By Nicolle Donald

In a case* between a California homebuilder and the IRS, the U.S. Tax Court has ruled in favor of the builder, lending clout to an accounting method that could help builders and developers defer taxes.  housing

The court ruled that Shea Homes LP could defer payment of taxes on home sales until 95 percent of the homes in its large, gated-community developments were sold. The IRS had argued Shea should pay taxes as it sold each home and not wait until its developments were nearly filled.  However, the Tax Court deemed Shea’s use of the “completed contract method” of accounting appropriate, with Judge Robert Wherry commenting that the company “properly used a permissible method of accounting.”

The IRS has frequently challenged companies over the completed contract method. Completed contract accounting allows for deferral of income and expense until the project is 95% complete.  The Shea decision will give more clarification to companies that use the method.

It is important to look at the facts and circumstances of this case before jumping into the completed contract method for any home builder or developer.   Shea marketed its developments as a whole and not just as the sale of a home.  In some cases, the common improvements in the developments were more than a quarter of the costs incurred.  This enabled Shea to pull the common improvements into the analysis rather than just looking at the development on a house by house basis.  The states involved defined real estate to include allocable common improvements which was another key factor.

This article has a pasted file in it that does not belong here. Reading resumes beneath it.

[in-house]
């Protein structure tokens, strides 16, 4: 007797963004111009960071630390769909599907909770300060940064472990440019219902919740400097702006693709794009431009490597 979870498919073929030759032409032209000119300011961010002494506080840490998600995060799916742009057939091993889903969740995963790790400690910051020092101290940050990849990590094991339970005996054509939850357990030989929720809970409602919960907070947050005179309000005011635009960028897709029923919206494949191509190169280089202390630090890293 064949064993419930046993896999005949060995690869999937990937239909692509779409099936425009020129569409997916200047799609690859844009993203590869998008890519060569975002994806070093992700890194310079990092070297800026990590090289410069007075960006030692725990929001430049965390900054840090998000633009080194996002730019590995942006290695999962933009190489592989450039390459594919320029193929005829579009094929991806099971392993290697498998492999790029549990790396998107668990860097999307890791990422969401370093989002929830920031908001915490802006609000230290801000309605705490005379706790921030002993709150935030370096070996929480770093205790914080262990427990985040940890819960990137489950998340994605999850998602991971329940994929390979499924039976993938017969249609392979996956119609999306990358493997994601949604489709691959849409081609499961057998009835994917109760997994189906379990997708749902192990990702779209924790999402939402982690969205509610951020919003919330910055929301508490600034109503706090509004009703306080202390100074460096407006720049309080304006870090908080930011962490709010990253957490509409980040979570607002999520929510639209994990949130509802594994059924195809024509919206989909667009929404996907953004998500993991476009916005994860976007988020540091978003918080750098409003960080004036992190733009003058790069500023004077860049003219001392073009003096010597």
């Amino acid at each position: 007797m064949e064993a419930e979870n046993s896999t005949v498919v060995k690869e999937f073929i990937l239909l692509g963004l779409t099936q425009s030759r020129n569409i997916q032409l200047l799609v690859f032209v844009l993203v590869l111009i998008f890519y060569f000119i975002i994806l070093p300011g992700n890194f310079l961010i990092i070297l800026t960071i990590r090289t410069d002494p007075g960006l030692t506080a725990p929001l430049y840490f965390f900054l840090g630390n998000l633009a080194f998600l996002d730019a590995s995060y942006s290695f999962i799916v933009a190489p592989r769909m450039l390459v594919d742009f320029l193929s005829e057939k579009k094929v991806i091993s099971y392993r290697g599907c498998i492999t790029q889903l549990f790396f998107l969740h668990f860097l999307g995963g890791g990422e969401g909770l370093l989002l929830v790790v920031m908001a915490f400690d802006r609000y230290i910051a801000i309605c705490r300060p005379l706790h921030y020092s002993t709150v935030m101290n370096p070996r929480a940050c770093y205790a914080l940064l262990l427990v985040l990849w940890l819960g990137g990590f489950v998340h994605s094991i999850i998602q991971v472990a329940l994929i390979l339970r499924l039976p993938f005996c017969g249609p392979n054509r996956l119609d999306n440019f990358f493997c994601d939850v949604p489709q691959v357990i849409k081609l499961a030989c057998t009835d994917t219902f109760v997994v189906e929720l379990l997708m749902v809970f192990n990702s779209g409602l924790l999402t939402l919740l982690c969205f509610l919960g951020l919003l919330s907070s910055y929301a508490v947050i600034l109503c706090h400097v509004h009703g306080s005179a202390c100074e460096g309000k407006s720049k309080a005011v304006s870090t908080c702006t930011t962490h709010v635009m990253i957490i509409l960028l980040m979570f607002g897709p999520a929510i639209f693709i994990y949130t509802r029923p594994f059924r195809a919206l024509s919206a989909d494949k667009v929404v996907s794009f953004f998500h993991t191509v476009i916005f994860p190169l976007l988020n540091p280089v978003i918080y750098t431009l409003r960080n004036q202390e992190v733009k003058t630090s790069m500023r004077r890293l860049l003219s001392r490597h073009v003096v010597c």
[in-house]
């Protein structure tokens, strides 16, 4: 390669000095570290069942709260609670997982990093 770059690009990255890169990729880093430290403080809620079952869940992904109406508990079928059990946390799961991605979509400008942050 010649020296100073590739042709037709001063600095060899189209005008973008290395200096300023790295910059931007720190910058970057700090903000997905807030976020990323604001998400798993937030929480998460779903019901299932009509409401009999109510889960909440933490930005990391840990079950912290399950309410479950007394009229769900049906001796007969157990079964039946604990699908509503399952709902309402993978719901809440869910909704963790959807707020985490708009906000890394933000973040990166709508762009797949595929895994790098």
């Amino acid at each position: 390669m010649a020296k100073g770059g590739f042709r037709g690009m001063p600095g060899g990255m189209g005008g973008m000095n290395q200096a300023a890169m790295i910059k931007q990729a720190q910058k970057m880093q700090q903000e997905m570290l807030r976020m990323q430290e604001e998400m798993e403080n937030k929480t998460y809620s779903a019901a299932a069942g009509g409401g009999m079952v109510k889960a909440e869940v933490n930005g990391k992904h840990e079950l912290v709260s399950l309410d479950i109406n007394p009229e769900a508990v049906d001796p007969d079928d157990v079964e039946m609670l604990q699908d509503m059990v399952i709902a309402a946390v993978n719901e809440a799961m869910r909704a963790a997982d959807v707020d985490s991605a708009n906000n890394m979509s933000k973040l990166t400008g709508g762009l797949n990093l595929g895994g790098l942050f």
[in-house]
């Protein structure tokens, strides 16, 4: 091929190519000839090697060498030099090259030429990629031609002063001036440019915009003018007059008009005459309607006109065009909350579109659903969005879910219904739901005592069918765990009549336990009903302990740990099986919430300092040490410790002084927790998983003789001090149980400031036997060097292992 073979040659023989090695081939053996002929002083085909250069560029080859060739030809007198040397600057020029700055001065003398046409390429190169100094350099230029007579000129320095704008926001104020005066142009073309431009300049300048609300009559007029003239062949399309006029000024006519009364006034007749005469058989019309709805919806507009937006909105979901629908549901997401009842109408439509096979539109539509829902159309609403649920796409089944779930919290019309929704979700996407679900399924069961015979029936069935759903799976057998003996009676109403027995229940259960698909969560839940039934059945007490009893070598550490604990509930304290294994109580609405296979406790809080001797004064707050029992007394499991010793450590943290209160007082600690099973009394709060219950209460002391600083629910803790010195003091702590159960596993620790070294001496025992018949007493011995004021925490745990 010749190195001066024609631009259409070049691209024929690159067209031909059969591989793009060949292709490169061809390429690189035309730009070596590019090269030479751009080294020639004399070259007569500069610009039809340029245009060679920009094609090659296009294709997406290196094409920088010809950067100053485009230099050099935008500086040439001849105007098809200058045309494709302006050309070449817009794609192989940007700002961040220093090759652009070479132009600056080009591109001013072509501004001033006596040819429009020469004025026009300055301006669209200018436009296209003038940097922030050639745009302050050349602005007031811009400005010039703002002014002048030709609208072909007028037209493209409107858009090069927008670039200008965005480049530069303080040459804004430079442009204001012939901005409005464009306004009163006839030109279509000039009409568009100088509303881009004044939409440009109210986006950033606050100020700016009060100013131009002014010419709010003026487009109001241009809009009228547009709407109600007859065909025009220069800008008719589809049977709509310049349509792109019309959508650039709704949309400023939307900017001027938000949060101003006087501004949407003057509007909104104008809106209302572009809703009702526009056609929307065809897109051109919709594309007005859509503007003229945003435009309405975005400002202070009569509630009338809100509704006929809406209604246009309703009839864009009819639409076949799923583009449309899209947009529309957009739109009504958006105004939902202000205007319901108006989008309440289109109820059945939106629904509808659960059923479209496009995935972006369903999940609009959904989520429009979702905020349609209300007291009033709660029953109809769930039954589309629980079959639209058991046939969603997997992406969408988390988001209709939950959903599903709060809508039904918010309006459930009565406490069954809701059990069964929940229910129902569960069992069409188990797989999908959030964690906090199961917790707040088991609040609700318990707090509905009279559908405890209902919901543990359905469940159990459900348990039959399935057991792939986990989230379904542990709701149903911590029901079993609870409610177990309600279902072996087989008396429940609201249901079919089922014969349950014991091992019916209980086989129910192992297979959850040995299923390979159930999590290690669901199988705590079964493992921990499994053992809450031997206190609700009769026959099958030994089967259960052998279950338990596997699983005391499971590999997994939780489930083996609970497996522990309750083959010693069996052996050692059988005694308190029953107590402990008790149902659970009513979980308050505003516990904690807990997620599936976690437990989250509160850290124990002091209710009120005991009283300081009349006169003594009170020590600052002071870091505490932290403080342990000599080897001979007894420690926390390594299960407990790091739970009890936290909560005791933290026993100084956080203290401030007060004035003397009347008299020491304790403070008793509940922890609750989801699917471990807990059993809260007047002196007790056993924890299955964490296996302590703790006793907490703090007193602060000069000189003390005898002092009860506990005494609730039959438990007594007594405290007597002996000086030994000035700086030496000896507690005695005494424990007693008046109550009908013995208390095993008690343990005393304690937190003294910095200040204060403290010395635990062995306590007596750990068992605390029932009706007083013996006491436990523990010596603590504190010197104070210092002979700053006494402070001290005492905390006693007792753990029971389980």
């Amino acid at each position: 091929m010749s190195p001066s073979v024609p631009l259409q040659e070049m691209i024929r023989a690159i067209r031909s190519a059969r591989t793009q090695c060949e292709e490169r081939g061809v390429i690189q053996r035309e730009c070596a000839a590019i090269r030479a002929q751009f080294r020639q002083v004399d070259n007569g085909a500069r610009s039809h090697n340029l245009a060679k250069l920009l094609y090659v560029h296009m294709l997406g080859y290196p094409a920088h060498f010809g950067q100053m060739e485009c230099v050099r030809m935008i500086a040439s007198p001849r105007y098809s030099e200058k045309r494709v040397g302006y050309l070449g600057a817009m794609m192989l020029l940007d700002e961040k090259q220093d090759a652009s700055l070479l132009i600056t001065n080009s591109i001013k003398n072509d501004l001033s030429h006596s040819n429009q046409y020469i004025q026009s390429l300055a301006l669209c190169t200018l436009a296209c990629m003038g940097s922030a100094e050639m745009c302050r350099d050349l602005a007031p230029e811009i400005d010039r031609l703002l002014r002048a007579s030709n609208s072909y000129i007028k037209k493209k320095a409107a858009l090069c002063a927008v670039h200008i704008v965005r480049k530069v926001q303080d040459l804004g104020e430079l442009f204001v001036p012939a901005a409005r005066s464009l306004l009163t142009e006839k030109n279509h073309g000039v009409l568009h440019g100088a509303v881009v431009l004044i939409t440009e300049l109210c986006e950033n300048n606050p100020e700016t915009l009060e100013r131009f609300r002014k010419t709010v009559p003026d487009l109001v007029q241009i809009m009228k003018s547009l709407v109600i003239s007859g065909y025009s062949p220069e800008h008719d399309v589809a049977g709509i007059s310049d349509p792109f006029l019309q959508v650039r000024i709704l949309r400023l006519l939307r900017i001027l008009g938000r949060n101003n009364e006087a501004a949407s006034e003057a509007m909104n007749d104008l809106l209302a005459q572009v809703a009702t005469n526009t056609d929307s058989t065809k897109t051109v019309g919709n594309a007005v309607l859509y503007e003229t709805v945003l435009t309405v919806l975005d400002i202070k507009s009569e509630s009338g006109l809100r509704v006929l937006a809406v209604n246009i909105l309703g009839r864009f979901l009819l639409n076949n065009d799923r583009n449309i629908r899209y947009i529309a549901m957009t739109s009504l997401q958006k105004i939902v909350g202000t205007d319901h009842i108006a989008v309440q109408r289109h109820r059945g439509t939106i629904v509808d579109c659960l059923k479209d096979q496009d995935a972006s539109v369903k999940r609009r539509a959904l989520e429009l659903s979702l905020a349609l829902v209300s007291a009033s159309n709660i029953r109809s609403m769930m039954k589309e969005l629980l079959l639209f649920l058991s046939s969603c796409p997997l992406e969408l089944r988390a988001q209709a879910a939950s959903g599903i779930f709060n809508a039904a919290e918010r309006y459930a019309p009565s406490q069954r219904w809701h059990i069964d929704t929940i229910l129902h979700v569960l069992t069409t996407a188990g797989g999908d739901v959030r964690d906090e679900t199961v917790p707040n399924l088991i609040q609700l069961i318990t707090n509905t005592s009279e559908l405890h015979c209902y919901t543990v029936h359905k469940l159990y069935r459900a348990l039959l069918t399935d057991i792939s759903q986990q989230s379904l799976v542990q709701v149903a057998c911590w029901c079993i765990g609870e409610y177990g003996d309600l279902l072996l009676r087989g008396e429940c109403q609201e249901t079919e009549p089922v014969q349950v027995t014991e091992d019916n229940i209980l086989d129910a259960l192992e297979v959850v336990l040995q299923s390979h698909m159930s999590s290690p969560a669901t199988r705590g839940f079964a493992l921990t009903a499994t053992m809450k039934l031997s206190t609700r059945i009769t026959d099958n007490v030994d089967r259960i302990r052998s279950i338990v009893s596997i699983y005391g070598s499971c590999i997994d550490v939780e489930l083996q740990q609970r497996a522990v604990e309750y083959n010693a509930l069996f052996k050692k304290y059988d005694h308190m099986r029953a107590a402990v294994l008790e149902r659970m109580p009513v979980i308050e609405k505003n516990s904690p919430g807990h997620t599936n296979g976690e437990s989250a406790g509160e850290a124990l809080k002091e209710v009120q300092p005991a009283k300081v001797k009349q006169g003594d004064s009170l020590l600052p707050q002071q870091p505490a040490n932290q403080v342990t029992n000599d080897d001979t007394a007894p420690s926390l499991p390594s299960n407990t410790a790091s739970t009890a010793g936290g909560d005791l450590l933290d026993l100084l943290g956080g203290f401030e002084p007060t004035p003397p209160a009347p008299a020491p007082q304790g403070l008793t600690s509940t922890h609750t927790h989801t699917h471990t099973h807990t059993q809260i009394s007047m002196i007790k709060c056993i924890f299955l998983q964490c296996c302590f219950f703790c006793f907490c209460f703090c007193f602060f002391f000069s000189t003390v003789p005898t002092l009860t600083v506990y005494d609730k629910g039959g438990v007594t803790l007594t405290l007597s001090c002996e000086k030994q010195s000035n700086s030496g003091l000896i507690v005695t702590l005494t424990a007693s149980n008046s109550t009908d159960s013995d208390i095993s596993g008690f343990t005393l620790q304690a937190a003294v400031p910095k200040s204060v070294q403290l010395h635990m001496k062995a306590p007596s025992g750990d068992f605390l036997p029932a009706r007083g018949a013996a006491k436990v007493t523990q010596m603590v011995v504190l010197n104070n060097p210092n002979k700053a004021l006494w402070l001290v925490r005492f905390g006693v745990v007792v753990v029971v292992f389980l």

Shea’s dispute involved $23.7 million in taxes for 2004 and 2005. The housing developments at the center of the dispute were in Arizona, California and Colorado.

*Shea Homes, Inc and subsidiaries et al v. Commissioner of Internal Revenue; Docket No. 1400-10.